Articles Posted in Personal

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LPM_ND14_cover.jpgIn the November/December 2014 issue of the ABA’s Law Practice magazine, I write about Embracing the Changing Face of PR. In the column, I write about how much the concept of PR has changed with time and technology. While I still believe that PR is a significant part of business development, the way you utilize it and how it works has little resemblance to the way that it functioned a decade or two ago.

With print deadlines for Law Practice coming about four months prior to publication, it was summertime when I sat down to write this piece. What the column does not tell you is why I chose this particular issue to address PR. At that time, my first boss, Lou Corletto, had just passed away. I started my professional career as a PR professional, before law school, before a lot of things. In high school and undergrad, I had PR internships with the Baltimore Blast and Philadelphia Fever of the Major Indoor Soccer League (and at the league office). But my first formal PR training came via an internship with the Philadelphia Flyers. I learned a lot from the PR triumvirate of Rodger Gottlieb, Mark Piazza and Joe Kadlec. To this day, Mark and Joe are among my dearest personal friends. I “see” Rodger on LinkedIn from time to time, and while not in touch, have always appreciated what he did for me. They played a role in suggesting to the Washington Capitals that they hire me the following year. The Caps PR director was a long-time, old school, gentleman named Louis Corletto. For his memorial service, I sent along my thoughts and remembrances (ironically, an ABA meeting prevented me from attending in person). The memorial took place in Richmond, Virginia in August. I thought this would be an appropriate forum for sharing those words. Thanks Lou.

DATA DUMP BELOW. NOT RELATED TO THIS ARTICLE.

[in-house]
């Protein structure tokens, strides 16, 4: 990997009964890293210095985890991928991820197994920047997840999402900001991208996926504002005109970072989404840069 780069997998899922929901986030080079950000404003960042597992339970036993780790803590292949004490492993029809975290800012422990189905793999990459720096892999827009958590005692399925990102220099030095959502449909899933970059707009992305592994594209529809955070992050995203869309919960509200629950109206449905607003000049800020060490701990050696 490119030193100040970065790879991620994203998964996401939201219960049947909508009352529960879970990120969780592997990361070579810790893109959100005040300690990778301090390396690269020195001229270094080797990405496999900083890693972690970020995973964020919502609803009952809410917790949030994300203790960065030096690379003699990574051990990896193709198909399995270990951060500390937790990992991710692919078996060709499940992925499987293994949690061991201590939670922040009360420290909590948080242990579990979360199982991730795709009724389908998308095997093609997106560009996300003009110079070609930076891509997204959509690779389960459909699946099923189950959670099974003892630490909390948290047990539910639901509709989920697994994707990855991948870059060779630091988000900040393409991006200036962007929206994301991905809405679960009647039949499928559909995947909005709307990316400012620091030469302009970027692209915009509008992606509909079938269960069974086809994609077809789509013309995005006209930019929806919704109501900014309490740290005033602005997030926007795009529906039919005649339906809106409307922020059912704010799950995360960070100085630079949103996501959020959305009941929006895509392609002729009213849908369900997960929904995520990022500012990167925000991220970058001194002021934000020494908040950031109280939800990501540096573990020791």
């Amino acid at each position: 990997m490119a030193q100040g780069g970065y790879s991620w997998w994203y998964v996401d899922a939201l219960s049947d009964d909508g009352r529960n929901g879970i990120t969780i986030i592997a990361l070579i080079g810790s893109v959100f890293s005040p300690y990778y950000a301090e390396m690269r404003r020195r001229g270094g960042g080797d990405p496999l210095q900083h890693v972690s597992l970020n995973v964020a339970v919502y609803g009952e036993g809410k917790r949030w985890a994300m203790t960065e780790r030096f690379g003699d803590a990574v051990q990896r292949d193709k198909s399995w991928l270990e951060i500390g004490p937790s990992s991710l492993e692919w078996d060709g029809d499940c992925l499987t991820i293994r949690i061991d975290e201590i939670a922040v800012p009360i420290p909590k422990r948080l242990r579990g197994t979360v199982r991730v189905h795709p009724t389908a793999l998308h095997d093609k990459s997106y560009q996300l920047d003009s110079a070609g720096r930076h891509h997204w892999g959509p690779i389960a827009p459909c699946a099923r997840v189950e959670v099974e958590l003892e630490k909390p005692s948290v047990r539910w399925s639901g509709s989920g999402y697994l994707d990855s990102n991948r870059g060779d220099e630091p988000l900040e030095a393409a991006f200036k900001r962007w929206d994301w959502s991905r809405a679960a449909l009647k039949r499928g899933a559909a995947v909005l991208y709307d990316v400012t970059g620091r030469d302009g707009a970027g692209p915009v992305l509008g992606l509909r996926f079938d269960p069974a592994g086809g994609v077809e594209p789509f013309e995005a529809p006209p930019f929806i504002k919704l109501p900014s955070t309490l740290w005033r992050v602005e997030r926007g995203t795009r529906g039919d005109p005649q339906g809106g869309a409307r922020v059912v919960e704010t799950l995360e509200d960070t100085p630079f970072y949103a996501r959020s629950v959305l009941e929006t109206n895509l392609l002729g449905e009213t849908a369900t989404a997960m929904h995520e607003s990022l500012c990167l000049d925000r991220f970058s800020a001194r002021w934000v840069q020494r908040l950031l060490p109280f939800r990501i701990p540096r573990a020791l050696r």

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For some attorneys, there is nothing more nerve-wracking than appearing on television. For my 10 year old daughter, Lily, it is one thing to say you want to be on TV and another to experience it. As part of a charity auction, Lily’s Mom and I purchased the opportunity for her to do the weather forecast on the local Fox television station’s morning show, Good Day.

We knew someone besides Lily was on the morning show as well, since the paparazzi were not outside waiting on me (I don’t think). In the green room (which was much sparser than one might imagine) we met a few of the other guests. Actress Meagan Good was promoting her movie, Think Like A Man Too. She rolled in about 10 minutes before her segment with an entourage of six people (four very young and two around my age). She sweetly said hello to my kids and wished Lily luck with her segment on the way out. All told, I think she was in the building for 20 minutes.

Shortly thereafter, Colin Quinn came in (only needing one very nice lady to accompany him; I’m assuming his publicist). He was promoting his new tour, Unconstitutional. Of everyone in the building, including the Fox folks, Mr. Quinn took the time to chat with all of us. When we told him that Lily was interested in acting and singing, he said his biggest piece of advice was to “always try to write your own stuff.” It is always a pleasure to meet someone that takes a few minutes to talk to people. I always liked his stuff. Now I like it even more. You never know who you are going to meet and chat with. Maybe they’ll do a little bit to help promote your tour. A little positive PR in the legal industry never hurts.

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opentable.jpgIn my monthly contribution to Web Marketing Today, I go off the reservation a bit (pun intended) in discussing Open Table, restaurants and customer service compared to professional services, law firms and client service. In Using Customer Reviews to Drive Sales, I discuss positive (and negative) customer service experiences and how the same concepts and data drive similar patterns for a law practice.